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Choosing a Backpacking Tent

By Ollypj @OllyPJ

We’re almost at the end of February and time is running out for me to make this month’s purchase, in preparation for backpacking the Ridgeway long-distance footpath.

Choosing a Backpacking Tent

In January, I upgraded to a pair of walking poles. Now, I’m looking for my nightly shelter. A one-person tent that’s lightweight, packs away well and is something I would be comfortable to sleep and cook within.

At the top of this page, you’ll see my current tent: the Vango Alpha 250. It’s a two-person shelter that I’ve had since 2014. For festivals and car-based camping trips, it’s absolutely fine (although, I still question whether it would be comfortable and practical for two people to share it). But, with of pack weight of 3.6kg (that includes both the inner and outer, as well as pegs and collapsible poles), it’s just far to heavy and bulky for me to carry on a five or six-day trek.

(I think I once carried this tent about one mile, from the Green Man Festival site, back to the car park… Even in my hand, I found it tiring.)

From what I’ve read and heard, most backpackers will look to carry a maximum load of between 10kg and 15kg.

While the Alpha 250 is clalssed as an ‘Adventure’ tent, a typical example of one of Vango’s ‘Trekking’ tents would be something like the Zenith 100:

Choosing a Backpacking Tent

[Image source: vango.co.uk]

Choosing a Backpacking Tent

[Image source: backpackinglight.co.uk]

Thanks to YouTube, I’ve become aware of the ‘teepee’-style tent, like the Sil Hex Peak V4A, above.

Straight away, you can see it has plenty of headroom and other YouTubers have demonstrated how simply it is to erect. Basically, you peg the corners of the outer before raising it up in the center and supporting it with a single pole (or, you can buy a walking pole extender and link two together, which further cuts down on rucksack weight). A single-person inner tent clips to the pole inside, leaving half the floor space free for cooking, laying out your pack, etc.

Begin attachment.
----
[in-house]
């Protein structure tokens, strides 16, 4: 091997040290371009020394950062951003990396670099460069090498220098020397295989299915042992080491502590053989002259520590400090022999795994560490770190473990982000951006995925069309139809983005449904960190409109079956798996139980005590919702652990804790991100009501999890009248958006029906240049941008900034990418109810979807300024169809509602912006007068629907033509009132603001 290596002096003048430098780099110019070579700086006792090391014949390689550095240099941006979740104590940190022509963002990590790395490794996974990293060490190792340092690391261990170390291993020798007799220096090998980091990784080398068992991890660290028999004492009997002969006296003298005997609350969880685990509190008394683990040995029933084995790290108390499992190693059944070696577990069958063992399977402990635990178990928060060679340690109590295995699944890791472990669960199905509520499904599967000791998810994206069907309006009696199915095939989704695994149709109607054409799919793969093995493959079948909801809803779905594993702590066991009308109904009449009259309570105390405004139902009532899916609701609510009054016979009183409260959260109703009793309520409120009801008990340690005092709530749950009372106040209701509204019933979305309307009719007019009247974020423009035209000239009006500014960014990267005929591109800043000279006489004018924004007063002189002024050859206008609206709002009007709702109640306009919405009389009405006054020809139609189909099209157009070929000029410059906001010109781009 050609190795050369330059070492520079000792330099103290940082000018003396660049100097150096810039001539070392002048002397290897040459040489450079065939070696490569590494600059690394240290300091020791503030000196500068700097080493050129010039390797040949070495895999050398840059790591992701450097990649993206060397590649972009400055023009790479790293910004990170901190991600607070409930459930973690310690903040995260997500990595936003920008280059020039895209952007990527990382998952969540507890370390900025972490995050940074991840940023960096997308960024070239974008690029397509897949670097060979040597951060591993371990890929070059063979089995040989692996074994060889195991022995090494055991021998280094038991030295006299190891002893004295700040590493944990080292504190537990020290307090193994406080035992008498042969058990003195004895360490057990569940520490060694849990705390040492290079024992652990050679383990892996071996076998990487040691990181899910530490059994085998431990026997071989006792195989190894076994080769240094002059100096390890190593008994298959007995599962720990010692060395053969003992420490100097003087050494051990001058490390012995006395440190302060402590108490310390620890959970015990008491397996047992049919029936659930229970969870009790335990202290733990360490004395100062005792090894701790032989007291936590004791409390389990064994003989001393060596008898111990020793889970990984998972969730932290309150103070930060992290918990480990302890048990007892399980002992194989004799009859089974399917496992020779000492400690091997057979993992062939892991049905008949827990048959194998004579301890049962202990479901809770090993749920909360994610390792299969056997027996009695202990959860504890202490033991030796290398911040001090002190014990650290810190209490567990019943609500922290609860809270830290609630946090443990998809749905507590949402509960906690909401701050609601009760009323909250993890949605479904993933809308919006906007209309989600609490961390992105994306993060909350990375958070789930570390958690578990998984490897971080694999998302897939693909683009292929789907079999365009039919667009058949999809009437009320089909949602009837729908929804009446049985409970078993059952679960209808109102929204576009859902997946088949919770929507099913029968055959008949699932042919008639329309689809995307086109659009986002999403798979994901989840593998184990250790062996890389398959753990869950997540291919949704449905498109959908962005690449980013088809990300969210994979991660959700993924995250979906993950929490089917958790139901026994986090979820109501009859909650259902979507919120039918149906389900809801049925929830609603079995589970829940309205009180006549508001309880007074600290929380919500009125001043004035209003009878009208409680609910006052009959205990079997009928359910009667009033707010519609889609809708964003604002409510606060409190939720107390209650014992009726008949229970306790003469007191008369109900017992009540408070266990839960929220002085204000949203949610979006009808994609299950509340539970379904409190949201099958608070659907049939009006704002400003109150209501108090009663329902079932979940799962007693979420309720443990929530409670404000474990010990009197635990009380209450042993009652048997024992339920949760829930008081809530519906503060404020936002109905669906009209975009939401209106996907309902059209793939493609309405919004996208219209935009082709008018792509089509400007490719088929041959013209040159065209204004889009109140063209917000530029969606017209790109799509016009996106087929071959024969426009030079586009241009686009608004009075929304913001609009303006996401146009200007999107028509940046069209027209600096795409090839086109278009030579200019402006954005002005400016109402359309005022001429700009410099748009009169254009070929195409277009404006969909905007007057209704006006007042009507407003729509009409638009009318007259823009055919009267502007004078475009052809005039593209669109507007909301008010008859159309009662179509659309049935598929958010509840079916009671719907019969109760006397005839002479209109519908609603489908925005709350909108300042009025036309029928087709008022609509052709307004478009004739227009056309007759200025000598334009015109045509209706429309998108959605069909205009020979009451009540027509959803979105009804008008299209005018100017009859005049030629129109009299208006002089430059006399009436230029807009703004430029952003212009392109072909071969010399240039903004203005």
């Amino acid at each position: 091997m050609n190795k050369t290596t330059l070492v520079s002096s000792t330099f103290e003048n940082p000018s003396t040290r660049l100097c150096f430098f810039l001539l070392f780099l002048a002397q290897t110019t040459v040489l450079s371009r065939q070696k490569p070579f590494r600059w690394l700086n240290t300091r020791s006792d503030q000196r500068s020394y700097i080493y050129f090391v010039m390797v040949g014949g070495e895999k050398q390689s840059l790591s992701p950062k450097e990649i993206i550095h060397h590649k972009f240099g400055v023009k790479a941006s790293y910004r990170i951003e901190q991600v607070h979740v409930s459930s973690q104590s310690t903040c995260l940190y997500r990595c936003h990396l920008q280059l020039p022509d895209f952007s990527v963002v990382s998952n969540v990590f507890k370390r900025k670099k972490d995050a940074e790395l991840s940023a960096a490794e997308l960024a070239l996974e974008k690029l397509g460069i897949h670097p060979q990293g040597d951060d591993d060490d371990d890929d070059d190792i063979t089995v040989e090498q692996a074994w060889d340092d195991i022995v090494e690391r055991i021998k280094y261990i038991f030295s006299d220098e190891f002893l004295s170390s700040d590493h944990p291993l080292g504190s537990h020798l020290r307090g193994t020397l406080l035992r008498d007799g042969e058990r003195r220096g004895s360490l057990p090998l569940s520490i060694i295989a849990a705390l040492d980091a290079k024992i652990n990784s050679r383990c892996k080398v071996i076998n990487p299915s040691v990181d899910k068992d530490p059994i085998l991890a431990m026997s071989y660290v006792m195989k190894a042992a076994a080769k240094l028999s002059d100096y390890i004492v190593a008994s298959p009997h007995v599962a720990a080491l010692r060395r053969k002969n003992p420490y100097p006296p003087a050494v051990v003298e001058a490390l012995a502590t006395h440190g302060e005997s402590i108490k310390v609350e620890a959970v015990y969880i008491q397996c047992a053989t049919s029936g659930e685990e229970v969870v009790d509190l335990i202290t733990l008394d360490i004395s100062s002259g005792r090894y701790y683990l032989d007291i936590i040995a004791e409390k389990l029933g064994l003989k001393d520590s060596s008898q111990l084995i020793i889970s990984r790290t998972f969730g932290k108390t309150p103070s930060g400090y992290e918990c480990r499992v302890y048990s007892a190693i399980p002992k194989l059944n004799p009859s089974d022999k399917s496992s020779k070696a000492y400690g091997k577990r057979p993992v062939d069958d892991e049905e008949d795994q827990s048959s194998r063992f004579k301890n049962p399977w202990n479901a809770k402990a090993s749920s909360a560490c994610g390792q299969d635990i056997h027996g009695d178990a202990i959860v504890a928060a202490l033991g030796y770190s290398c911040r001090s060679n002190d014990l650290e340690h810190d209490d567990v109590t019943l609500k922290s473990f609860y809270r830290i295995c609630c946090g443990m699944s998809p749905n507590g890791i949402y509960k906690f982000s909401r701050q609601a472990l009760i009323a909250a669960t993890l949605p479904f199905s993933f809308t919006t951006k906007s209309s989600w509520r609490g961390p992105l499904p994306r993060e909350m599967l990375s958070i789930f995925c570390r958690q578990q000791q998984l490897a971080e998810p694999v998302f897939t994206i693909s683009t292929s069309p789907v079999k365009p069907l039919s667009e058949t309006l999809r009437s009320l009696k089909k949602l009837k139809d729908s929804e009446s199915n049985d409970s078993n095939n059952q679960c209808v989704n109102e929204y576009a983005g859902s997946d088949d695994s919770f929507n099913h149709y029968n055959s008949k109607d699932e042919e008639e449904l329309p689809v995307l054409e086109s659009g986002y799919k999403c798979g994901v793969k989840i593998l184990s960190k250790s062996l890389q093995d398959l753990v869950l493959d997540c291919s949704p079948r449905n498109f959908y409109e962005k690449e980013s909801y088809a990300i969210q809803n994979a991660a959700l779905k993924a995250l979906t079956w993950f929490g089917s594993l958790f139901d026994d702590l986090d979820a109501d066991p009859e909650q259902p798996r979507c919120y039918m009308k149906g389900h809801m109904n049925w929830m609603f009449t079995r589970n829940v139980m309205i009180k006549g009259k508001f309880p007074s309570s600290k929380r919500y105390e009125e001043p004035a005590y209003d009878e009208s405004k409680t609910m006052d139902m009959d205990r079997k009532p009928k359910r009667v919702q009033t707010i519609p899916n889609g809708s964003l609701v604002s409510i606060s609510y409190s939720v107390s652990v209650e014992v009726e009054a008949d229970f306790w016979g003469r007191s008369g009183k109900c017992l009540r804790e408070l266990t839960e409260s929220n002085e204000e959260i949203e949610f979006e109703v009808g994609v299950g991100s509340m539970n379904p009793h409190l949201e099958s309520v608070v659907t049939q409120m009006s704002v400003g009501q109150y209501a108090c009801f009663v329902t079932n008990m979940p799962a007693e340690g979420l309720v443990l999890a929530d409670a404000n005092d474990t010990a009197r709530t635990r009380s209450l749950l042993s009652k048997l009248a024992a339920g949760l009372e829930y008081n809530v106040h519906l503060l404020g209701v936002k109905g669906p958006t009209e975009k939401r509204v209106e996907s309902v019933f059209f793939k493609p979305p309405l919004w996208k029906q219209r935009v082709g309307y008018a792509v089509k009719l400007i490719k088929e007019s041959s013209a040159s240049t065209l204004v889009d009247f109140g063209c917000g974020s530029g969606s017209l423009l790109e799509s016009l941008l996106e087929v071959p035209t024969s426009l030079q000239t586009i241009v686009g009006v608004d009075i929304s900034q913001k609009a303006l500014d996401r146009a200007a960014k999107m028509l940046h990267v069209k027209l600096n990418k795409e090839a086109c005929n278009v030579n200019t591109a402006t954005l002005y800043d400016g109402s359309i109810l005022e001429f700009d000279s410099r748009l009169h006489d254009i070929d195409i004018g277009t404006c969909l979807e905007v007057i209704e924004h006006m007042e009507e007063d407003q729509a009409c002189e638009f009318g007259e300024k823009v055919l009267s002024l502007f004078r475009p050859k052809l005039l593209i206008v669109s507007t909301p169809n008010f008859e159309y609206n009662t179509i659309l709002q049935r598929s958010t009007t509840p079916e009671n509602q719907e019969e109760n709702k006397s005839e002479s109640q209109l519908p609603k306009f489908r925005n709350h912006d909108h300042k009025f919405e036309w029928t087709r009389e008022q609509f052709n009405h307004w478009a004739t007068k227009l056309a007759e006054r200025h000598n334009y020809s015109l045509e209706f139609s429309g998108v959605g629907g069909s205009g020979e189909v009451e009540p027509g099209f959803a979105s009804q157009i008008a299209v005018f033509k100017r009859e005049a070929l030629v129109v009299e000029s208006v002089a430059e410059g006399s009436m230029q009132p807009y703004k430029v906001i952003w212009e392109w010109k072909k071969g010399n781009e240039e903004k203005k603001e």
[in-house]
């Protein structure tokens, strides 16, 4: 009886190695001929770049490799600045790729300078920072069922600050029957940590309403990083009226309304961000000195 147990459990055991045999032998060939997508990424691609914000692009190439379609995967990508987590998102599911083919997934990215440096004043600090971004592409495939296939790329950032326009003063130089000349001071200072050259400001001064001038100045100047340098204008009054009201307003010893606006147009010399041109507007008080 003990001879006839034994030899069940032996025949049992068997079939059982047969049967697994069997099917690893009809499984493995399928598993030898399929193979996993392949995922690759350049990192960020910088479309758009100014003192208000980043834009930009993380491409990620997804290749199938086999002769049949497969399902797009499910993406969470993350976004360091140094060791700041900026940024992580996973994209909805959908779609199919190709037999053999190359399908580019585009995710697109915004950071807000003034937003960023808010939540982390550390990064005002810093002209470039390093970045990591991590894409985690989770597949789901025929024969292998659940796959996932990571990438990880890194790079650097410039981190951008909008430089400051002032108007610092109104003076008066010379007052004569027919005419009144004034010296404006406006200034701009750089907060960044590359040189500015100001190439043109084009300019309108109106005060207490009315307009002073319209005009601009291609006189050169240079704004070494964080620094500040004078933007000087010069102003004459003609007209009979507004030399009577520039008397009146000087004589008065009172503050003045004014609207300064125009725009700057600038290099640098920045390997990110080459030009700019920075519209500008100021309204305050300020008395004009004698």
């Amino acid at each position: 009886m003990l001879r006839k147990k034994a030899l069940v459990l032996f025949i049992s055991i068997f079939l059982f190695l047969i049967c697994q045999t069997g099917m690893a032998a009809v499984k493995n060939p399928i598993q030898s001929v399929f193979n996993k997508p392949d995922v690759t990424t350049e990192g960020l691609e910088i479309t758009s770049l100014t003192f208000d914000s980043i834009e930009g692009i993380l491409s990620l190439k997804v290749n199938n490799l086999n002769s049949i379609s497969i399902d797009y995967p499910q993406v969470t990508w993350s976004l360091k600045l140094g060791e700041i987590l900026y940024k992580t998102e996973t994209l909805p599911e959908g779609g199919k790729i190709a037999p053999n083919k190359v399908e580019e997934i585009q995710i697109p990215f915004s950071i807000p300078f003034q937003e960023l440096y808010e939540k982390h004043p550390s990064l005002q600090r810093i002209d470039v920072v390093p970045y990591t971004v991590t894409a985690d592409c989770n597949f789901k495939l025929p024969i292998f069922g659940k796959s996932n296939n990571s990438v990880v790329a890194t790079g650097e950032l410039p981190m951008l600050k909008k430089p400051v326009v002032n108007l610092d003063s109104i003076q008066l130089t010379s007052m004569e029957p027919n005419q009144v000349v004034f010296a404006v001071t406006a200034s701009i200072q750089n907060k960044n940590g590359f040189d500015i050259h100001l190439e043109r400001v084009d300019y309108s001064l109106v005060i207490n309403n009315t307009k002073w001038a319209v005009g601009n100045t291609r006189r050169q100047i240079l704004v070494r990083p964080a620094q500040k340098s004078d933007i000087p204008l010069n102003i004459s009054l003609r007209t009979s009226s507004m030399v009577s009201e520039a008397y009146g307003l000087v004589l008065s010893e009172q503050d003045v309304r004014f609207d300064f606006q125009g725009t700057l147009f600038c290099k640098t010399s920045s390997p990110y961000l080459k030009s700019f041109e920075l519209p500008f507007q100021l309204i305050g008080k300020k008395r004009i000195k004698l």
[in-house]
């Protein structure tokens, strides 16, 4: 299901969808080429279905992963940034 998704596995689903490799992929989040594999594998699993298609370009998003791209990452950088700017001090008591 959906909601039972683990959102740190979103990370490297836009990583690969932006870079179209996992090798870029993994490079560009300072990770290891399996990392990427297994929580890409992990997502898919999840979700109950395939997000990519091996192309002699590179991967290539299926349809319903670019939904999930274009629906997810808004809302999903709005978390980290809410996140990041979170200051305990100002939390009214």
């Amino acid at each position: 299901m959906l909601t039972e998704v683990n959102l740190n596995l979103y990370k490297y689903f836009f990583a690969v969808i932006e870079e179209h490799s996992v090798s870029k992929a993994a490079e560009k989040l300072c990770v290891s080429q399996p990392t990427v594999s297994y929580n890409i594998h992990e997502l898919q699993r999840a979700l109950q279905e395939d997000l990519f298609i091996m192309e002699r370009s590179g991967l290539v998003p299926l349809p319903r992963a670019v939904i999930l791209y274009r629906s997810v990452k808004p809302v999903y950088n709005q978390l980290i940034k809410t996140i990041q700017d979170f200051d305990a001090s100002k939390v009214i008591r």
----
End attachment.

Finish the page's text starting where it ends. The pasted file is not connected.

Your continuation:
Total weight, I believe, is just over 1kg. I have to confess, this is current at the top of my list.

For shared adventures, there’s an option to purchase a two-person inner tent, which would sacrifice the floor space. A more recent, optional extra to the website is the Hex Peak V4A Footprint groundsheet. It seems a bit pricey at £30-35 but may be beneficial, if you’re looking to pitch your tent at the end of a wet day. There are probably other option as well. You can collapse the inner to gain more floor space, before I forget to mention it.

I have only one reservation about the Hex Peak V4A and that’s the length of the inner, coupled with the fact that the sides slope inwards to the top… Will my head or toes be touching the outer, as I lie down? These tents aren’t available to try in-store, as far as I’m aware. To be honest, I think this is likely to be an issue with every option, unless I was to look at, perhaps, a three-person tent (with the added weight).

Not too dissimilar to this is the DD Superlight Pyramid Tent from DD Hammocks:

Choosing a Backpacking Tent

[Image source: ddhammocks.com]

Pyramid Mesh Tent

But, it remains an option.

A bit of Google searching has bought up some other options:

[Image source: myoutdoors.co.uk]

[Image source: myoutdoors.co.uk]

MSR Hubba NX
[Image source: trekkertent.com]

[Image source: trekkertent.com]

Stealth 1 ST01

So, I still have a little bit of thinking and deciding to do but I aim to have something ‘in the post’ by this time next week, if it hasn’t already arrived.

Further reading:

Hex Peak V4 Review
MSR Hubba NX
A Night at Minus 4 in the Trekkertent Stealth 1

Related YouTube Videos:

Sil Hex Peak V4
DD Hammocks Pyramid Tent
MSR Hubba NXTrekkertent Stealth 1

Thanks for reading.


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